That is correct - although I cannot say I agree with him when he goes on to say: “the bosses (whether private or state) have changed how they organise the workplace so much that the ‘One industry, one union’ principle is simply not possible for most workplaces and trade unions”.
The problem is not the way the workplace is now organised so much as the lack of any guidelines on what actually constitutes a particular industry. Should drivers employed by the health service be organised by the National Education, Health and Allied Workers Union (Nehawu) or by Satawu, the transport union? The reality is that less than 30% of employed workers are organised in any union. But, of course, the loyalists are not really interested in such a debate - the ‘poaching’ allegation directed against Numsa was the main excuse for their “political purge”.
Needless to say, when the two-day SNC proper actually got going a day late, both Numsa and Vavi were mercilessly attacked from the platform. Cosatu president Sidumo Dlamini lambasted them for attempting to raise money from the “imperialists” with the intention of “destroying Cosatu” - Numsa general secretary Irvin Jim has been visiting the United States and Belgium, where he has tried to win support, including financial backing, for the United Front and Movement for Socialism that the union has sponsored.
Wearing T-shirts sporting the slogan, ‘Building unity and cohesion to advance the national democratic revolution’, loyalist delegates saw to it that the leadership line was overwhelmingly carried: Numsa and Vavi will be able to appeal against their expulsion at the regular triennial congress to be held in November, but for now the task is to just accept the status quo. That is the best way to build “unity and cohesion” obviously.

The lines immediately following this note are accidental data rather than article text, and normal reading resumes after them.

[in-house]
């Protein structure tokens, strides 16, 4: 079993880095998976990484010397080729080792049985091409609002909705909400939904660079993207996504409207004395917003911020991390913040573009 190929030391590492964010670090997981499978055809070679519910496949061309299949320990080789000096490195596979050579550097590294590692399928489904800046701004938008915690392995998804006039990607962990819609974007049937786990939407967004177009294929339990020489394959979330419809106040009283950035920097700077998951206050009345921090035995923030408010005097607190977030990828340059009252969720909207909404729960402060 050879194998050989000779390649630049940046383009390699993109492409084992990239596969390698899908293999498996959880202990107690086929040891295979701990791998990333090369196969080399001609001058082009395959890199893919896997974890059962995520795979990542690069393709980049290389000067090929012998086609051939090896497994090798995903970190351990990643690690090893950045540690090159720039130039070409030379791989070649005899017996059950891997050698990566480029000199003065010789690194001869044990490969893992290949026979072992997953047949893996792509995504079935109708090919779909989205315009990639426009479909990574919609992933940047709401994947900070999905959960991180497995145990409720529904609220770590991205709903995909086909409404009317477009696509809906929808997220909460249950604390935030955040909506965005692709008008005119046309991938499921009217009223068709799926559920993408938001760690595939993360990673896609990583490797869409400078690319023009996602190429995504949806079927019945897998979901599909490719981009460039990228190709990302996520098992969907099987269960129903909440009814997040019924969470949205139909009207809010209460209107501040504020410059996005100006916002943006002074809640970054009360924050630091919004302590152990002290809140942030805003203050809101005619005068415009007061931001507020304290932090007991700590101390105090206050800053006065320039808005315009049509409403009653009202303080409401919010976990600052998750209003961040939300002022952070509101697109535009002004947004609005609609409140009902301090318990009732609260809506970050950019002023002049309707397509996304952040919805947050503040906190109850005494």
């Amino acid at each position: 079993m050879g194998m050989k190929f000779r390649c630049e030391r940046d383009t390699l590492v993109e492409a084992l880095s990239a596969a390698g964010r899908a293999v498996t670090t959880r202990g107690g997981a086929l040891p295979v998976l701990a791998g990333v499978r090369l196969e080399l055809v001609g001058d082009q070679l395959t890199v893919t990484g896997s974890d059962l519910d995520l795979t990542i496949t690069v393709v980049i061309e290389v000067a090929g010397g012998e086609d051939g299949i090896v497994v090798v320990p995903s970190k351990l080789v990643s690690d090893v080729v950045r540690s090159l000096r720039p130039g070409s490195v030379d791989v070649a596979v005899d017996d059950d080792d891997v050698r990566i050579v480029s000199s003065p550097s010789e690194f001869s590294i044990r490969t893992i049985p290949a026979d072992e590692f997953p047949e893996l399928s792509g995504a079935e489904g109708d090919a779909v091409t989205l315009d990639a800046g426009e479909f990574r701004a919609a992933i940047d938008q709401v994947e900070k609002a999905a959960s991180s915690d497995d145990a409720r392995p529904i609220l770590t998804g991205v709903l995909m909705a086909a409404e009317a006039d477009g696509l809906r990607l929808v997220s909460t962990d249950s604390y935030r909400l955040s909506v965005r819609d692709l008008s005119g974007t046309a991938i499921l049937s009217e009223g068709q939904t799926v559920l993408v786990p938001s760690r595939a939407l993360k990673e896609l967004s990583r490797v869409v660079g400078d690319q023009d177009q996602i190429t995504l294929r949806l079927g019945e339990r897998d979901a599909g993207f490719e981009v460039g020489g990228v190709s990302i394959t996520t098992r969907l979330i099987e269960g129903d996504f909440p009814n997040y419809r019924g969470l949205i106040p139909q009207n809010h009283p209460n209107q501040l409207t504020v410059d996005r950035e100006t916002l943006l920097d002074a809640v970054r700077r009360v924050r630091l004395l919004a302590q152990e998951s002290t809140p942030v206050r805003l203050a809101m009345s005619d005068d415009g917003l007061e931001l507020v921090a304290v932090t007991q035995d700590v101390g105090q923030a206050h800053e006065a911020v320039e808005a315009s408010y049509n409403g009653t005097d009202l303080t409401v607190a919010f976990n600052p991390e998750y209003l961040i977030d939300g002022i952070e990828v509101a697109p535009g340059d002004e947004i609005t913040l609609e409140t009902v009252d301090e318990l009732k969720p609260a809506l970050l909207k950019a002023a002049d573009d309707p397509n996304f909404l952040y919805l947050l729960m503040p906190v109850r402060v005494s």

The SACP’s own SNC, which ended two days before the start of Cosatu’s, was a rather less fraught affair by all accounts.
It is unclear to me what the purpose of this particular special national congress - as compared to a regular congress - was. Both the post-congress statement and the speech of general secretary Blade Nzimande seemed pretty routine. Nzimande announced yet another large increase in membership - up by 70,000, compared to two years ago, to 230,000. While this is certainly exaggerated - only a very small proportion of ‘members’ actually pay dues or attend SACP events - there is no doubt that the SACP claim to be South Africa’s second largest party is true.
There had been some talk beforehand about a section of the membership calling for the party to contest elections independent of the ANC, but this was clearly a reaction to the undemocratic shenanigans of corrupt ANC bureaucrats in a couple of provinces, where the two alliance partners have been at daggers drawn, rather than any left-led rebellion, as in Cosatu. The SNC resolved that “the SACP’s stance towards electoral politics will be evaluated in an ongoing manner” within “the wider context of the need to unite and reconfigure the alliance”.2